Accessibility and exposure to the existing ontologies and standards is another long-standing challenge that will continue to be one key aspect into building a seamless computational connectivity among the high-complexity biological components. One cannot stress enough the importance of transparency and outreach of the implementation inside the biomedical ontology world. Even though all the activities at the OBO Foundry have always been open, most OBO Foundry outreach and maintenance efforts are based on voluntary effort. Outreach has always been a challenge for OBO Foundry caretakers. However, with the increasing interest and necessity that drives data integration today, the awareness of the need to use existing standards has also increased. With more conversation centered around reusing standards and FAIR principles [7], channeling users to an open-access resource such as the OBO Foundry should gain more engagement from the community to promote the accessibility of the open (meta)data.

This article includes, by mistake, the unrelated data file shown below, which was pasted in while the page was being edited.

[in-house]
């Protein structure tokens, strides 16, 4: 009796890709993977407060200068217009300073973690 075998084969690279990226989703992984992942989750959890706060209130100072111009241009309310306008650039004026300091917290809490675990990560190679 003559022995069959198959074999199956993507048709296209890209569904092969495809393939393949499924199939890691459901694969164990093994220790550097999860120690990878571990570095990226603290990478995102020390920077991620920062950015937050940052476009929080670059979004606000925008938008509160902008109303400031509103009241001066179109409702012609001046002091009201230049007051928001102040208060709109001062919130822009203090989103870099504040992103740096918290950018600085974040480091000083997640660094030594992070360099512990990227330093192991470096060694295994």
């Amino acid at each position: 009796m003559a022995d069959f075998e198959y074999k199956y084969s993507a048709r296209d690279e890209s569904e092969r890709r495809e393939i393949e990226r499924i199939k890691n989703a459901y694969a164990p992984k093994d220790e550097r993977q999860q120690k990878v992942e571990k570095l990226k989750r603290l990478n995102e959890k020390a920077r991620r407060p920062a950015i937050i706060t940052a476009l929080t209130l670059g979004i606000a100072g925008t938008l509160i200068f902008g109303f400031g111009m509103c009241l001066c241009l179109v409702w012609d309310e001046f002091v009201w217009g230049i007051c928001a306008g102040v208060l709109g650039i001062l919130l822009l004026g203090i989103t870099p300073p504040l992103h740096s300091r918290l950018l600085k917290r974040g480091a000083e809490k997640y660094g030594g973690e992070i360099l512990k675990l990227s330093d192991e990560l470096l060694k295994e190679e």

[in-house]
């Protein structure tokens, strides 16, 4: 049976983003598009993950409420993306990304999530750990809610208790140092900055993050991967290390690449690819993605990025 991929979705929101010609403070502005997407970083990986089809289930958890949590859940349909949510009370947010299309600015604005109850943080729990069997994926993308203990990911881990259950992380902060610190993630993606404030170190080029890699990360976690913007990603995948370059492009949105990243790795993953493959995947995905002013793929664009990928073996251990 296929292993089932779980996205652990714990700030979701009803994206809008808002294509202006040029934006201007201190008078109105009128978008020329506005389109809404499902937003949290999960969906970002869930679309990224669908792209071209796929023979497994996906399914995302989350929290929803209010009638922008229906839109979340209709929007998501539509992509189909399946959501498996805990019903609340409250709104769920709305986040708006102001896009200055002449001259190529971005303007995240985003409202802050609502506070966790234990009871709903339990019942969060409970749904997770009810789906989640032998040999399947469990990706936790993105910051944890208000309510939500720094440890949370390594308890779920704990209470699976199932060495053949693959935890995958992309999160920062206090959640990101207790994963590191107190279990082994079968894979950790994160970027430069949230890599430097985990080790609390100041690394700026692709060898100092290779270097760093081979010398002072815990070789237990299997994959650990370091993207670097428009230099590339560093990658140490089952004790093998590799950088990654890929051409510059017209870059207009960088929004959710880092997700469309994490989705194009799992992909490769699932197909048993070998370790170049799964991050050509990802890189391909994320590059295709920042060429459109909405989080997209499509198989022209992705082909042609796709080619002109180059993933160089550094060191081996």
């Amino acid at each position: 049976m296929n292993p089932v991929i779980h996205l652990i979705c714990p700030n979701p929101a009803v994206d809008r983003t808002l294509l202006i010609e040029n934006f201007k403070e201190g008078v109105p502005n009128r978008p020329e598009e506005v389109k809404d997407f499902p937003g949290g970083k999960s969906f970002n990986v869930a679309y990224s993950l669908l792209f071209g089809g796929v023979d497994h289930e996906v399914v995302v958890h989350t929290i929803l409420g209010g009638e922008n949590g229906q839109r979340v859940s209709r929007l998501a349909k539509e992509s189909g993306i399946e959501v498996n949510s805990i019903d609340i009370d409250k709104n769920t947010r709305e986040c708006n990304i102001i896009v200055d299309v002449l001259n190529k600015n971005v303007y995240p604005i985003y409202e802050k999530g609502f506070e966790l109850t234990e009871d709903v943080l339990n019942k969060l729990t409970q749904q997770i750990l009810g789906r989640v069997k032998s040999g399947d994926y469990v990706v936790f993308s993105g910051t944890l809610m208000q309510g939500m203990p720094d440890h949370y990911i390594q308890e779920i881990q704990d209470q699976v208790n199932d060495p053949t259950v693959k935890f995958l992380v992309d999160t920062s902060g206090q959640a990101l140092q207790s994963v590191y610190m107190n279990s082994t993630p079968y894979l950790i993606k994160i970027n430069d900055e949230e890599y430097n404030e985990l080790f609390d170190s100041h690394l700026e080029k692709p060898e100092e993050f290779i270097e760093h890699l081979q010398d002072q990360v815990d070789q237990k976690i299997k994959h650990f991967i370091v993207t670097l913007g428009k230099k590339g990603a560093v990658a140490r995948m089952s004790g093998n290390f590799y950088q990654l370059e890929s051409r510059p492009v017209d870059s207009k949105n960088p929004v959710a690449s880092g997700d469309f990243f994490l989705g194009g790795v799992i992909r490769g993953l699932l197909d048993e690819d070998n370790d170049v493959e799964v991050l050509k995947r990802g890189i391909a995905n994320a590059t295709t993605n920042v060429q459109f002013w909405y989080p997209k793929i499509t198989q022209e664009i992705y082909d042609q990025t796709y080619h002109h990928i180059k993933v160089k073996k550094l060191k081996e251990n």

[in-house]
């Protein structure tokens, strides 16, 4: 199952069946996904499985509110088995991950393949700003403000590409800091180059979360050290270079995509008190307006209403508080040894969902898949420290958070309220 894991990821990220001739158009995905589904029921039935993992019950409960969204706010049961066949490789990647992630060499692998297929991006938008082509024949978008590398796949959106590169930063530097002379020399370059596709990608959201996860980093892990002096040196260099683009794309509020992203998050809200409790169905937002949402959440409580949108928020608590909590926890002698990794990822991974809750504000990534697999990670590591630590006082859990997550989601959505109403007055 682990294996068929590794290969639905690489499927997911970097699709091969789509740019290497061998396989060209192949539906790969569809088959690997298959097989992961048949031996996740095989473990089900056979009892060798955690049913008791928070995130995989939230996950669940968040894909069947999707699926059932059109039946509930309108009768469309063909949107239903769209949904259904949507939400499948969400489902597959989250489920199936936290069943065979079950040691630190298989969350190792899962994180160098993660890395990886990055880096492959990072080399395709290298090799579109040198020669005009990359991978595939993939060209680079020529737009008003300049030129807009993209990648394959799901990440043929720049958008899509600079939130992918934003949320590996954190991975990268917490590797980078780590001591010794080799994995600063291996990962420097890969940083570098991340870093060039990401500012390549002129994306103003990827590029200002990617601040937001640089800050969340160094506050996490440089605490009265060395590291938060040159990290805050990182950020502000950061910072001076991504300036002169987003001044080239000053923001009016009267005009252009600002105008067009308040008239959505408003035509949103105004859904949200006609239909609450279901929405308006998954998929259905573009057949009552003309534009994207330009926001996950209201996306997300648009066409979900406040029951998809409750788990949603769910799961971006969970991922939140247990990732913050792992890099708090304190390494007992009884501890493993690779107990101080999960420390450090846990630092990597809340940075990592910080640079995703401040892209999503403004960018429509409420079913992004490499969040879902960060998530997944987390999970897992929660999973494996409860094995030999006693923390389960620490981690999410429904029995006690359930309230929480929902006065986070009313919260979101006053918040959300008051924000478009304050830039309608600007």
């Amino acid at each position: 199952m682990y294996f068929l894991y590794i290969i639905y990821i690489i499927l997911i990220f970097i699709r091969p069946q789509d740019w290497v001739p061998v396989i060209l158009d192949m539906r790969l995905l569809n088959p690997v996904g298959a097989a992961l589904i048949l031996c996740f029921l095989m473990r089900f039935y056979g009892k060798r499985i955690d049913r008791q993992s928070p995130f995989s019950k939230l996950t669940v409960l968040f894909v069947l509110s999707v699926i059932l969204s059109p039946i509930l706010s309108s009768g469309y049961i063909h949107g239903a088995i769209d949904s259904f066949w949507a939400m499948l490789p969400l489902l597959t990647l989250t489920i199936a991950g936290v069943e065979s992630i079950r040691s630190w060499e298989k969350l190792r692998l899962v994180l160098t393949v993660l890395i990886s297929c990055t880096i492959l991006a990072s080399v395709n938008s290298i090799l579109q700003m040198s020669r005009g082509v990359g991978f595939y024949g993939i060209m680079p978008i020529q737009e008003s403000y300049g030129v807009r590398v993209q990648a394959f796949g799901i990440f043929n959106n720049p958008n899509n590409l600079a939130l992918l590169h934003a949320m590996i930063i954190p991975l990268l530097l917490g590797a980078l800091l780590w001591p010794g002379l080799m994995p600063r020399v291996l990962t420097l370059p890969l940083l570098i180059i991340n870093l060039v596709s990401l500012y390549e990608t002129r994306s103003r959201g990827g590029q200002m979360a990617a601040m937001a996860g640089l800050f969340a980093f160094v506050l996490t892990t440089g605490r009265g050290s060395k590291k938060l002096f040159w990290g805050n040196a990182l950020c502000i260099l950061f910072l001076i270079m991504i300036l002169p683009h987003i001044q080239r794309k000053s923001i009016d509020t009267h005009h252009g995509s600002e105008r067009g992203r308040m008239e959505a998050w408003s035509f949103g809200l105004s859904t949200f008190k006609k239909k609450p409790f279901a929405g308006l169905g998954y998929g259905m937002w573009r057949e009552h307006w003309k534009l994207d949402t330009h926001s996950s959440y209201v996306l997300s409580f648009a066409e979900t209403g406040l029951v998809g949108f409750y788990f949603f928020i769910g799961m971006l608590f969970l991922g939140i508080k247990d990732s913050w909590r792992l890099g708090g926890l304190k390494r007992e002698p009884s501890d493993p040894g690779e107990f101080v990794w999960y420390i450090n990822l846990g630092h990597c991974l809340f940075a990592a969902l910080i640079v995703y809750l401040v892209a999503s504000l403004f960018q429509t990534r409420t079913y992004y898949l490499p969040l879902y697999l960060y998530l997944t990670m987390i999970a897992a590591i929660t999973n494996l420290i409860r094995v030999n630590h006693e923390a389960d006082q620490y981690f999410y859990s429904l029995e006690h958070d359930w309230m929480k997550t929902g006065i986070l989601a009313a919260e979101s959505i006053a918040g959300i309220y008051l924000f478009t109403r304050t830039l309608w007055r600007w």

Modeling stem cell derived cell lines will continue to be a difficult challenge. The multiple possible end products resulting from the unique characteristics of in vitro stem cell cultures such as those seen in work on induced pluripotent stem cells introduce complexity to the knowledge modeling for stem cells. Probabilities cannot be asserted directly into the ontology, but rather using other modeling techniques such as nanopublications [8] or OBAN [9] to avoid logical errors when reasoning with the ontology. Ontology design patterns utilizing OWL semantics, complemented by the probability modeling techniques, though harder, will be an optimal solution to resolving the non-static modeling of stem cell derived cell lines.